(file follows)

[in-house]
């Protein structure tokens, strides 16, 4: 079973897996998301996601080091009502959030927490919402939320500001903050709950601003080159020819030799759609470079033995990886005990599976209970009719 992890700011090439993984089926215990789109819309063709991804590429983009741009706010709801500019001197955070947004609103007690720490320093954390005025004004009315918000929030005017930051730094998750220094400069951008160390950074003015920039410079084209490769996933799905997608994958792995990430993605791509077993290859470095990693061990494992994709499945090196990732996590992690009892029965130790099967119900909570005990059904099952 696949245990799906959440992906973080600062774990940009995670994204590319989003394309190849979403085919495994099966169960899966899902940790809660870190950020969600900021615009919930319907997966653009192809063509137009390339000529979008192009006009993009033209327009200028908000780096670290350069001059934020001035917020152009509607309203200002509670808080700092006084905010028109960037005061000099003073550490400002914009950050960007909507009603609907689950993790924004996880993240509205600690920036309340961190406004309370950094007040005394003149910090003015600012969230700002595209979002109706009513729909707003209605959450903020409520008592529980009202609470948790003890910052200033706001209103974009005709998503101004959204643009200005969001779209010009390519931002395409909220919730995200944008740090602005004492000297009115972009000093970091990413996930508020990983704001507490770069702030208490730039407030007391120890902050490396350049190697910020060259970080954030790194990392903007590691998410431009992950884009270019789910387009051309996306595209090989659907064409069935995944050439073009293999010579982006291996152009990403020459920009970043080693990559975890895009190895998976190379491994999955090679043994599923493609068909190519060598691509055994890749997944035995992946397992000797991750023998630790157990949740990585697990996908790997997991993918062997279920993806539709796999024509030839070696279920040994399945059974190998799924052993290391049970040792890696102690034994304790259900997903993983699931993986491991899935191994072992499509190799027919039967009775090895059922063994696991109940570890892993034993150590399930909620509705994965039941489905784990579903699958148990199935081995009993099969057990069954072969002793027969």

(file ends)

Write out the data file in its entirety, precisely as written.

[in-house]
């Protein structure tokens, strides 16, 4: 079973897996998301996601080091009502959030927490919402939320500001903050709950601003080159020819030799759609470079033995990886005990599976209970009719 992890700011090439993984089926215990789109819309063709991804590429983009741009706010709801500019001197955070947004609103007690720490320093954390005025004004009315918000929030005017930051730094998750220094400069951008160390950074003015920039410079084209490769996933799905997608994958792995990430993605791509077993290859470095990693061990494992994709499945090196990732996590992690009892029965130790099967119900909570005990059904099952 696949245990799906959440992906973080600062774990940009995670994204590319989003394309190849979403085919495994099966169960899966899902940790809660870190950020969600900021615009919930319907997966653009192809063509137009390339000529979008192009006009993009033209327009200028908000780096670290350069001059934020001035917020152009509607309203200002509670808080700092006084905010028109960037005061000099003073550490400002914009950050960007909507009603609907689950993790924004996880993240509205600690920036309340961190406004309370950094007040005394003149910090003015600012969230700002595209979002109706009513729909707003209605959450903020409520008592529980009202609470948790003890910052200033706001209103974009005709998503101004959204643009200005969001779209010009390519931002395409909220919730995200944008740090602005004492000297009115972009000093970091990413996930508020990983704001507490770069702030208490730039407030007391120890902050490396350049190697910020060259970080954030790194990392903007590691998410431009992950884009270019789910387009051309996306595209090989659907064409069935995944050439073009293999010579982006291996152009990403020459920009970043080693990559975890895009190895998976190379491994999955090679043994599923493609068909190519060598691509055994890749997944035995992946397992000797991750023998630790157990949740990585697990996908790997997991993918062997279920993806539709796999024509030839070696279920040994399945059974190998799924052993290391049970040792890696102690034994304790259900997903993983699931993986491991899935191994072992499509190799027919039967009775090895059922063994696991109940570890892993034993150590399930909620509705994965039941489905784990579903699958148990199935081995009993099969057990069954072969002793027969």